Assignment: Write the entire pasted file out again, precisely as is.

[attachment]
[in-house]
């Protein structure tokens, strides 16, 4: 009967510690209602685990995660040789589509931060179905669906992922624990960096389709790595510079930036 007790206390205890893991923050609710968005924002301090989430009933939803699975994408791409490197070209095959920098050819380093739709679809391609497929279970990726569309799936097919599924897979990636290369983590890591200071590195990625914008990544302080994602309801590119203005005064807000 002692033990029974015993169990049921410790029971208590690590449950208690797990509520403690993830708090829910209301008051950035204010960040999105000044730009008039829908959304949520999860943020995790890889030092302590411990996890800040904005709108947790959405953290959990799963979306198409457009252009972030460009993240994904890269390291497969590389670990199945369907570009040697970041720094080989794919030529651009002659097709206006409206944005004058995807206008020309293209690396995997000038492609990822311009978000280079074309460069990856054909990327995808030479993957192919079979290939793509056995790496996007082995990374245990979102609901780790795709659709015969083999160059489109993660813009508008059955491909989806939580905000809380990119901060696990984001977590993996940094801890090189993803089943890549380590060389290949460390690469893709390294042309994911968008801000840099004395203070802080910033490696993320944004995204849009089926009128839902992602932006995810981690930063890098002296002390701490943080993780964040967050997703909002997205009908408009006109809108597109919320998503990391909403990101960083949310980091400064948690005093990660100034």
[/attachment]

[in-house]
């Protein structure tokens, strides 16, 4: 009967510690209602685990995660040789589509931060179905669906992922624990960096389709790595510079930036 007790206390205890893991923050609710968005924002301090989430009933939803699975994408791409490197070209095959920098050819380093739709679809391609497929279970990726569309799936097919599924897979990636290369983590890591200071590195990625914008990544302080994602309801590119203005005064807000 002692033990029974015993169990049921410790029971208590690590449950208690797990509520403690993830708090829910209301008051950035204010960040999105000044730009008039829908959304949520999860943020995790890889030092302590411990996890800040904005709108947790959405953290959990799963979306198409457009252009972030460009993240994904890269390291497969590389670990199945369907570009040697970041720094080989794919030529651009002659097709206006409206944005004058995807206008020309293209690396995997000038492609990822311009978000280079074309460069990856054909990327995808030479993957192919079979290939793509056995790496996007082995990374245990979102609901780790795709659709015969083999160059489109993660813009508008059955491909989806939580905000809380990119901060696990984001977590993996940094801890090189993803089943890549380590060389290949460390690469893709390294042309994911968008801000840099004395203070802080910033490696993320944004995204849009089926009128839902992602932006995810981690930063890098002296002390701490943080993780964040967050997703909002997205009908408009006109809108597109919320998503990391909403990101960083949310980091400064948690005093990660100034």